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Für eine Abschätzung des Heizwärmebedarfs von Gebäuden und Quartieren können thermisch-energetische Simulationen eingesetzt werden. Grundlage dieser Simulationen sind geometrische und physikalische Gebäudemodelle. Die Erstellung des geometrischen Modells erfolgt in der Regel auf Basis von Bauplänen oder Vor-Ort-Begehungen, was mit einem großen Recherche- und Modellierungsaufwand verbunden ist. Spätere bauliche Veränderungen des Gebäudes müssen häufig manuell in das Modell eingearbeitet werden, was den Arbeitsaufwand zusätzlich erhöht. Das physikalische Modell stellt die Menge an Parametern und Randbedingungen dar, welche durch Materialeigenschaften, Lage und Umgebungs-einflüsse gegeben sind. Die Verknüpfung beider Modelle wird innerhalb der entsprechenden Simulations-software realisiert und ist meist nicht in andere Softwareprodukte überführbar.
Mithilfe des Building Information Modeling (BIM) können Simulationsdaten sowohl konsistent gespeichert als auch über Schnittstellen mit entsprechenden Anwendungen ausgetauscht werden. Hierfür wird eine Methode vorgestellt, die thermisch-energetische Simulationen auf Basis des standardisierten Übergabe-formats Industry Foundation Classes (IFC) inklusive anschließender Auswertungen ermöglicht. Dabei werden geometrische und physikalische Parameter direkt aus einem über den gesamten Lebenszyklus aktuellen Gebäudemodell extrahiert und an die Simulation übergeben. Dies beschleunigt den Simulations-prozess hinsichtlich der Gebäudemodellierung und nach späteren baulichen Veränderungen. Die erarbeite-te Methode beruht hierbei auf einfachen Modellierungskonventionen bei der Erstellung des Bauwerksinformationsmodells und stellt eine vollständige Übertragbarkeit der Eingangs- und Ausgangswerte sicher.
Thermal building simulation based on BIM-models. Thermal energetic simulations are used for the estimation of the heating demand of buildings and districts. These simulations are based on building models containing geometrical and physical information. The creation of geometrical models is usually based on existing construction plans or in situ assessments which demand a comparatively big effort of investigation and modeling. Alterations, which are later applied to the structure, request manual changes of the related model, which increases the effort additionally. The physical model represents the total amount of parameters and boundary conditions that are influenced by material properties, location and environmental influences on the building. The link between both models is realized within the correspondent simulation soft-ware and is usually not transferable to other software products.
By Applying Building Information Modeling (BIM) simulation data is stored consistently and an exchange to other software is enabled. Therefore, a method which allows a thermal energetic simulation based on the exchange format Industry Foundation Classes (IFC) including an evaluation is presented. All geometrical and physical information are extracted directly from the building model that is kept up-to-date during its life cycle and transferred to the simulation. This accelerates the simulation process regarding the geometrical modeling and adjustments after later changes of the building. The developed method is based on simple conventions for the creation of the building model and ensures a complete transfer of all simulation data.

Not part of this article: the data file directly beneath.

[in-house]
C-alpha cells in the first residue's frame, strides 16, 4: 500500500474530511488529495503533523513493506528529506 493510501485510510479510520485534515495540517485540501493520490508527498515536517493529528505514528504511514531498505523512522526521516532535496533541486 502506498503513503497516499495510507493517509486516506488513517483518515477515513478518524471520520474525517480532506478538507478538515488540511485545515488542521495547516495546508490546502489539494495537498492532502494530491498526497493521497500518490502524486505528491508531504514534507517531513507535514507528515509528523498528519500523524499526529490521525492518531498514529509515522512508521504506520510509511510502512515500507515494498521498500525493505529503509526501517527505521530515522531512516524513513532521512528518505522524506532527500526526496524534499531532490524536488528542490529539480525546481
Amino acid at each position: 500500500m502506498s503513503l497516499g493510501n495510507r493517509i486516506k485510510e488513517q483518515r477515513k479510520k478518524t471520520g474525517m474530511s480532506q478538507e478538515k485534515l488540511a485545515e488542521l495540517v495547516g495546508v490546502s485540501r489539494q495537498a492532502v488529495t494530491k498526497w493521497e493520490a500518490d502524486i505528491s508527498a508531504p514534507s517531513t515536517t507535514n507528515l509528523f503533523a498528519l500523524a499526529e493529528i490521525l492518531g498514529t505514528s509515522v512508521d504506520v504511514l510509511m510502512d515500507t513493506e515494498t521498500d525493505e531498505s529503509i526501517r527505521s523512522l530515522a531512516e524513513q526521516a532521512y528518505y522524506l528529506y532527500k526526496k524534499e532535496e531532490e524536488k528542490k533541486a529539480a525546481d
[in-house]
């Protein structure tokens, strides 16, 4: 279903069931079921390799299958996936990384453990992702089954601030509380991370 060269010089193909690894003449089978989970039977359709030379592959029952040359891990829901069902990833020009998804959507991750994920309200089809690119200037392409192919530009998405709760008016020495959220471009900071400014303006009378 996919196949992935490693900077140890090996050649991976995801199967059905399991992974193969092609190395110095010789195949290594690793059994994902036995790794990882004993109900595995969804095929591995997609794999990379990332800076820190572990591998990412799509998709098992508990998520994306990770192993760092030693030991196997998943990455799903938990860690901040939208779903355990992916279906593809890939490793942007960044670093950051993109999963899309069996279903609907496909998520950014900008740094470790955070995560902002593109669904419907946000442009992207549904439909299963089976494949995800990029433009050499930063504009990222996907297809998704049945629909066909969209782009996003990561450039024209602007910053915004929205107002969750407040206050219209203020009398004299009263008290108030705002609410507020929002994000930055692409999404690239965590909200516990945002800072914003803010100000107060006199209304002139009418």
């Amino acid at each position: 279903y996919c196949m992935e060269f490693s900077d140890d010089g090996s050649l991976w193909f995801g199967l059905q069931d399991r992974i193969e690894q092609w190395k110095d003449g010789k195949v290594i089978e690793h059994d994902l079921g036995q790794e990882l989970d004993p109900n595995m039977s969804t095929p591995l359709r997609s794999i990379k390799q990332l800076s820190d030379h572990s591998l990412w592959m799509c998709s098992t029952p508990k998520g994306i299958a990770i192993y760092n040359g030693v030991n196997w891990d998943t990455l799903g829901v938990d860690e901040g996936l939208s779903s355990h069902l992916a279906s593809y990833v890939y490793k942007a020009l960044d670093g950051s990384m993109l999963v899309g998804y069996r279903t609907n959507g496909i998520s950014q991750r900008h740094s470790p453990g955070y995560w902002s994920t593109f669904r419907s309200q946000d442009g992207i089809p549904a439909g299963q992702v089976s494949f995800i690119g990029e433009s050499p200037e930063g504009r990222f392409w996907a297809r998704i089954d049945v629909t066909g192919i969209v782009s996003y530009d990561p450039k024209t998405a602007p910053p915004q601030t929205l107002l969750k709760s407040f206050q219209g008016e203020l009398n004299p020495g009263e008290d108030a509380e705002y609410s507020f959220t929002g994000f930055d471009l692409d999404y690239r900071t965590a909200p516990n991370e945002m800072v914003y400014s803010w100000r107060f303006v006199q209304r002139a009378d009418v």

Stonecutters and Sutong Bridge have pushed the world record for main span length of cable-stayed bridges to over 1000m. The design of these bridges, both located in typhoon prone regions, is strongly influenced by wind effects during their erection. Rigorous wind tunnel test programmes have been devised and executed to determine the aerodynamic behaviour of the structures in the most critical erection conditions. Testing was augmented by analytical and numerical analyses to verify the safety of the structures throughout construction and to ensure that no serviceability problems would affect the erection process. This paper outlines the wind properties assumed for the bridge sites, the experimental test programme with some of its results, the dynamic properties of the bridges during free cantilevering erection and the assessment of their aerodynamic performance. Along the way, it discusses the similarities and some revealing differences between the two bridges in terms of their dynamic response to wind action.

The fire resistance of concrete members is controlled by the temperature distribution of the considered cross section. The thermal analysis can be performed with the advanced temperature dependent physical properties provided by 5EN6 1992-1-2. But the recalculation of laboratory tests on columns from 5TU6 Braunschweig shows, that there are deviations between the calculated and measured temperatures. Therefore it can be assumed, that the mathematical formulation of these thermal properties could be improved. A sensitivity analysis is performed to identify the governing parameters of the temperature calculation and a nonlinear optimization method is used to enhance the formulation of the thermal properties. The proposed simplified properties are partly validated by the recalculation of measured temperatures of concrete columns. These first results show, that the scatter of the differences from the calculated to the measured temperatures can be reduced by the proposed simple model for the thermal analysis of concrete.